This directory contains documentation for selected parts of SpiderMonkey. The docs are published on the Mozilla Developer Network, but this is the authoritative copy; the MDN pages are updated from these files by a script. At the moment, we have:
js/src/doc/SavedFrame, SpiderMonkey's compact representation for captured call stacks.
and that's it.
To format the documentation, you'll need to install Pandoc, a documentation format conversion program. Pandoc can convert Markdown text, which is pleasant to read and write, into HTML, which is what MDN expects.
There are two scripts you may want to use while working with
format.sh [--mdn] SOURCEDIR OUTPUTDIR produces HTML from the document sources in SOURCEDIR, placing the results in OUTPUTDIR. You can then check their appearance with a web browser.
Normally, format.sh arranges the links and HTML metadata so that the pages view correctly when visited at
file:// URLS pointing into OUTPUTDIR. However, pages published to MDN should not have the HTML metadata that stand-alone pages need, and their relative positions may be different; passing the
--mdn switch tells
format.sh to produce output for publication to MDN, not for previewing on disk.
(Why are the links affected by
--mdn? The MDN wiki allows you to create a page named
.../foo, and then create sub-pages named
.../foo/bar. This is a nice way to arrange, say, a summary page and then sub-pages providing details. But it‘s impossible to create the parallel structure on a POSIX file system:
.../foo can’t be both a file and a directory, so the links that would be correct when published on the wiki cannot be correct when previewing those pages on disk. Since OUTPUTDIR‘s layout can’t match that of the wiki, we make it match that of SOURCEDIR.)
publish.sh SOURCEDIR OUTPUTDIR KEYID SECRET calls
format.sh, and then posts the pages to MDN, using KEYID and SECRET to establish your identity. This posts only changed pages, so you can run it whenever the text you have is the right stuff to publish, without creating gratuitous churn in the MDN page history.
To generate KEYID and SECRET, visit the MDN API key generation page.
Storing documentation in the same tree as the sources it describes has several advantages:
It's easy to handle documentation changes as part of the same review process we use for code changes. A patch posted to Bugzilla can contain code, test, and doc changes, all of which can be discussed together.
The version control system that manages the code also manages its documentation. Branching the code (for Nightly, Aurora, Beta, or Release) branches the docs as well, so one can always find the docs that match the code in a given release stage.
Documentation for proposed changes has a natural home: in the patches that implement the change (or, at least, in a patch attached to the bug discussing the change). There's no need to include “(not yet implemented)” markers in the published docs.
Alongside the documentation source files, the SOURCEDIR passed to
format.sh should contain a file named
config.sh describing the directory‘s contents, how to format them, and where they should be installed. This data is represented as executable shell code;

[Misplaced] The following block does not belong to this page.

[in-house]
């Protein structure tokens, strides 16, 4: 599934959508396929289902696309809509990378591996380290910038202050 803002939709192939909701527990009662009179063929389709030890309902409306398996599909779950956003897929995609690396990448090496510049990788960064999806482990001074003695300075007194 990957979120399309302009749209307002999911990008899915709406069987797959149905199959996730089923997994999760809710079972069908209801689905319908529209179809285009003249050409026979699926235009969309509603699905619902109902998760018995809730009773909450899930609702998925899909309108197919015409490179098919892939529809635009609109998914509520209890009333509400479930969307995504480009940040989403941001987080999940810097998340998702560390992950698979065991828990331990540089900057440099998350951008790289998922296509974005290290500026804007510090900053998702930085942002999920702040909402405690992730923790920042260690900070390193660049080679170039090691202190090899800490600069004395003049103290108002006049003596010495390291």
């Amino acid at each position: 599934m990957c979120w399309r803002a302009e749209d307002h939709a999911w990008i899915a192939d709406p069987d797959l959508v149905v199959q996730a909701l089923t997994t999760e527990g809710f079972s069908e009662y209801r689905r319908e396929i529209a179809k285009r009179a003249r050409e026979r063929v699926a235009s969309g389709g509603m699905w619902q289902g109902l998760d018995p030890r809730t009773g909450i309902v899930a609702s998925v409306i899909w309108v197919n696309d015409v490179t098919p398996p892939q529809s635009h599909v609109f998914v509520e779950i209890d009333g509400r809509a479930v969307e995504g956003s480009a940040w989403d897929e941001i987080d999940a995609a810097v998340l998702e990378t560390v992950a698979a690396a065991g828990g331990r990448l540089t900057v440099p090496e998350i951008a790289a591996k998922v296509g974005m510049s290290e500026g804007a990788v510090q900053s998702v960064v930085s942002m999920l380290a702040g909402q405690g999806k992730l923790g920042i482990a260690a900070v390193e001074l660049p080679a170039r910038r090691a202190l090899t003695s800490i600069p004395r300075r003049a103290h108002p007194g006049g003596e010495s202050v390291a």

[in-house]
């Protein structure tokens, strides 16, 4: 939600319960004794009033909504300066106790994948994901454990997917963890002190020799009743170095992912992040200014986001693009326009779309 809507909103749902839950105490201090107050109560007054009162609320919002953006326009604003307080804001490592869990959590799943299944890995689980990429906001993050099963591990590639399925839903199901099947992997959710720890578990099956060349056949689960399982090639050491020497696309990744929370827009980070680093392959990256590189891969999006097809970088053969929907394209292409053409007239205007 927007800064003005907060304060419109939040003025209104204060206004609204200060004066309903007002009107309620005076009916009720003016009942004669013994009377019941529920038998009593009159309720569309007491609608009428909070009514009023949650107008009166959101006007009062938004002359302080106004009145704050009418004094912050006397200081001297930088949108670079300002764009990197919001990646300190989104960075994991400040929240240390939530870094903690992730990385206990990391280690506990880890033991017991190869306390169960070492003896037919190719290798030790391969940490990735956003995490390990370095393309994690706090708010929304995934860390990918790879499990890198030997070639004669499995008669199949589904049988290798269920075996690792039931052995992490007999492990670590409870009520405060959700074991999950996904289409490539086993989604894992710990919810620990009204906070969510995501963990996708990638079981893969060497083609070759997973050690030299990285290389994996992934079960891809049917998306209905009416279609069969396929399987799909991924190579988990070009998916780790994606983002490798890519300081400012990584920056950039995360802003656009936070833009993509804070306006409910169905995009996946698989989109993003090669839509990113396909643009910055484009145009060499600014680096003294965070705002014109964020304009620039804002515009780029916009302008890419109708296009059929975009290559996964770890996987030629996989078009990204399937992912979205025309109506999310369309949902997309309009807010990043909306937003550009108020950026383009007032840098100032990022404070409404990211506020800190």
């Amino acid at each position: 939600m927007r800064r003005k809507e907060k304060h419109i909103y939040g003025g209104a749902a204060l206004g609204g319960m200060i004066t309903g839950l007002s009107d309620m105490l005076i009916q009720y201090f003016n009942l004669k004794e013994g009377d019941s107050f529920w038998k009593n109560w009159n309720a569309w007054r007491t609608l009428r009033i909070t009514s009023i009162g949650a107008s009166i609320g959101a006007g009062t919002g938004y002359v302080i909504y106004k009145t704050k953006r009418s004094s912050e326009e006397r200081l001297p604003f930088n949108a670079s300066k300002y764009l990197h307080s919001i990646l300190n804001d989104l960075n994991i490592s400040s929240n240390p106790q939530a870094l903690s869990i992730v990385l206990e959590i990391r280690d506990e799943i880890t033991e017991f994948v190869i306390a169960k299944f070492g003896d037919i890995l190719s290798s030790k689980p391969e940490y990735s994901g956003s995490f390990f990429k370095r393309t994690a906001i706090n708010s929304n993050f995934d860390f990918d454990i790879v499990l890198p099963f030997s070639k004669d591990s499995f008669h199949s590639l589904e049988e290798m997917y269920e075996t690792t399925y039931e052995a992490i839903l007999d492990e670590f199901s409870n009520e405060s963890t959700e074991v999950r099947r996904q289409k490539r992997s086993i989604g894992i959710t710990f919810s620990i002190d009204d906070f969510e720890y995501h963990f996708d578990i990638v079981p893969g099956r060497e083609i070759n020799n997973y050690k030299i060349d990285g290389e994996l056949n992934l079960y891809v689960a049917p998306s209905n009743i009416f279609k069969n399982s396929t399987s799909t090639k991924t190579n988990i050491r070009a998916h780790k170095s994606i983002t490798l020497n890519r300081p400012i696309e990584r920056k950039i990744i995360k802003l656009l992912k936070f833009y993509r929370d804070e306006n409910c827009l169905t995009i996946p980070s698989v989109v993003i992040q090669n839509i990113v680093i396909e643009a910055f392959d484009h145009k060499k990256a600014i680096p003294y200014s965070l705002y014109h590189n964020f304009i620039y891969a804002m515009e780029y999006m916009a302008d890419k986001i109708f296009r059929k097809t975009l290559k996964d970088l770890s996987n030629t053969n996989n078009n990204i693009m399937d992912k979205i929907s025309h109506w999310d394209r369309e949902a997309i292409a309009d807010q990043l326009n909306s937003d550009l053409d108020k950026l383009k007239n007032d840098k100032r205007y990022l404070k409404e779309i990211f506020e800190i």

publish.sh run the subdirectory’s
config.sh script to learn what they should do.
The only effect of running a
SOURCEDIR/config.sh script should be to invoke the following commands:
base-url BASE : Treat BASE as the common prefix for some URLs appearing as arguments to subsequently executed commands (other than resource files). In describing the other commands, we use the metavariable RELATIVE-URL for URLs that are relative to BASE.
This command should appear before those taking RELATIVE-URL arguments. BASE is treated as the root directory of the tree of formatted files. If OUTPUTDIR is the output directory passed to `format.sh` or `publish.sh`, then formatted files appear in OUTPUTDIR at the paths they would appear on MDN relative to BASE.
markdown FILE RELATIVE-URL : Treat FILE as Markdown source for a documentation page to be published at RELATIVE-URL.
label LABEL [FRAGMENT] [TITLE] : Define a label for use in Markdown reference-style links referring to the file given in the preceding
markdown command. If the second argument begins with a
# character, it is taken to be an HTML fragment identifier; the link refers to that fragment in the page. TITLE, if present, is the title for the link.
For example: base-url https://devmo/Tools/ markdown Conventions.md Debugger-API/Conventions label conventions "Debugger API: general conventions" label cv #completion-values "Debugger API: completion values" would mean that `Conventions.md` should be processed to create `https://devmo/Tools/Debugger-API/Conventions`; that Markdown files can refer to that page like this: ... follows some [common conventions][conventions] which ... and to the `#completion-values` fragment in that page like this: ... is passed a [completion value][cv] indicating ...
absolute-label LABEL URL [TITLE] : For reference-style links in this directory's Markdown files, define LABEL to refer to URL, an absolute URL. TITLE is an optional link title.
resource LABEL FILE URL : Treat FILE as a resource file (an image, for example) that should appear at URL. Since MDN likes to place “attachments” like images under different URL prefixes than the wiki pages themselves, URL is not relative to the BASE passed to base-url.
LABEL can be the empty string if no Markdown documents need to refer to this resource file. (For example, the Markdown might use an SVG file, which in turn use the resource file.) Unfortunately, `publish.sh` can't automatically post these resources to MDN at the moment. However, it will check if the contents have changed, and print a warning.
Indeed. It should somehow be unified with ‘mach build-docs’, which seems to format in-tree docs of a different kind, and use a different markup language (ReStructuredText) and a different formatter (Sphinx).